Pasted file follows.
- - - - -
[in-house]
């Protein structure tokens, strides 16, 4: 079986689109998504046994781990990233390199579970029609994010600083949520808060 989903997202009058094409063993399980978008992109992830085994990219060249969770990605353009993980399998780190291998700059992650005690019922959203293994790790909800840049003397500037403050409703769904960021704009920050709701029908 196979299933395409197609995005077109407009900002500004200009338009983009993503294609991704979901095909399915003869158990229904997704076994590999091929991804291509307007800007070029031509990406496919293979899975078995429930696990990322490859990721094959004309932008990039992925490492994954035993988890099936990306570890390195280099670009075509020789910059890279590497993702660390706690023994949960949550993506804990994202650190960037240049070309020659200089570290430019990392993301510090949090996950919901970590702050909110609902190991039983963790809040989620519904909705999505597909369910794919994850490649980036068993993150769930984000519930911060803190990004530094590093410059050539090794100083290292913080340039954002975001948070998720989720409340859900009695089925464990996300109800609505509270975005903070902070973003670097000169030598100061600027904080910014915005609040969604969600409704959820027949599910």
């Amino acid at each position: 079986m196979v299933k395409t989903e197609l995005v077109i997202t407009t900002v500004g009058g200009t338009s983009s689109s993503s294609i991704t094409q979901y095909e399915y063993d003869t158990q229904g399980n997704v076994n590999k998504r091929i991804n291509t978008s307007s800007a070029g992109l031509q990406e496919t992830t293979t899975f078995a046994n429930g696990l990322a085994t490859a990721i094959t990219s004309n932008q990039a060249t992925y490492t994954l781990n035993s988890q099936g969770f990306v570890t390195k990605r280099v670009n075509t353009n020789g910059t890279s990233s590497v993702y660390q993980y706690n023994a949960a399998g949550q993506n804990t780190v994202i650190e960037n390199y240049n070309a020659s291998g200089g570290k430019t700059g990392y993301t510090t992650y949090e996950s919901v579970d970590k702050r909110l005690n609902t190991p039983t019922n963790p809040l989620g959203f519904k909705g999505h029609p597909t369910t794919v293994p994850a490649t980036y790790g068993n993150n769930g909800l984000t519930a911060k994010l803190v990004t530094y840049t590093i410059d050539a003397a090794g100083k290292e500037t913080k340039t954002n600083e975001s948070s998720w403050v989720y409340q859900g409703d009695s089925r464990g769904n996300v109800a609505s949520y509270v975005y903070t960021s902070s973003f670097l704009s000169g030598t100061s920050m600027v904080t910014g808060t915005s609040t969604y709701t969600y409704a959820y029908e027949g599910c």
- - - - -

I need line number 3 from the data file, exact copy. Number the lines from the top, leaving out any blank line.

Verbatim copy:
């Amino acid at each position: 079986m196979v299933k395409t989903e197609l995005v077109i997202t407009t900002v500004g009058g200009t338009s983009s689109s993503s294609i991704t094409q979901y095909e399915y063993d003869t158990q229904g399980n997704v076994n590999k998504r091929i991804n291509t978008s307007s800007a070029g992109l031509q990406e496919t992830t293979t899975f078995a046994n429930g696990l990322a085994t490859a990721i094959t990219s004309n932008q990039a060249t992925y490492t994954l781990n035993s988890q099936g969770f990306v570890t390195k990605r280099v670009n075509t353009n020789g910059t890279s990233s590497v993702y660390q993980y706690n023994a949960a399998g949550q993506n804990t780190v994202i650190e960037n390199y240049n070309a020659s291998g200089g570290k430019t700059g990392y993301t510090t992650y949090e996950s919901v579970d970590k702050r909110l005690n609902t190991p039983t019922n963790p809040l989620g959203f519904k909705g999505h029609p597909t369910t794919v293994p994850a490649t980036y790790g068993n993150n769930g909800l984000t519930a911060k994010l803190v990004t530094y840049t590093i410059d050539a003397a090794g100083k290292e500037t913080k340039t954002n600083e975001s948070s998720w403050v989720y409340q859900g409703d009695s089925r464990g769904n996300v109800a609505s949520y509270v975005y903070t960021s902070s973003f670097l704009s000169g030598t100061s920050m600027v904080t910014g808060t915005s609040t969604y709701t969600y409704a959820y029908e027949g599910c």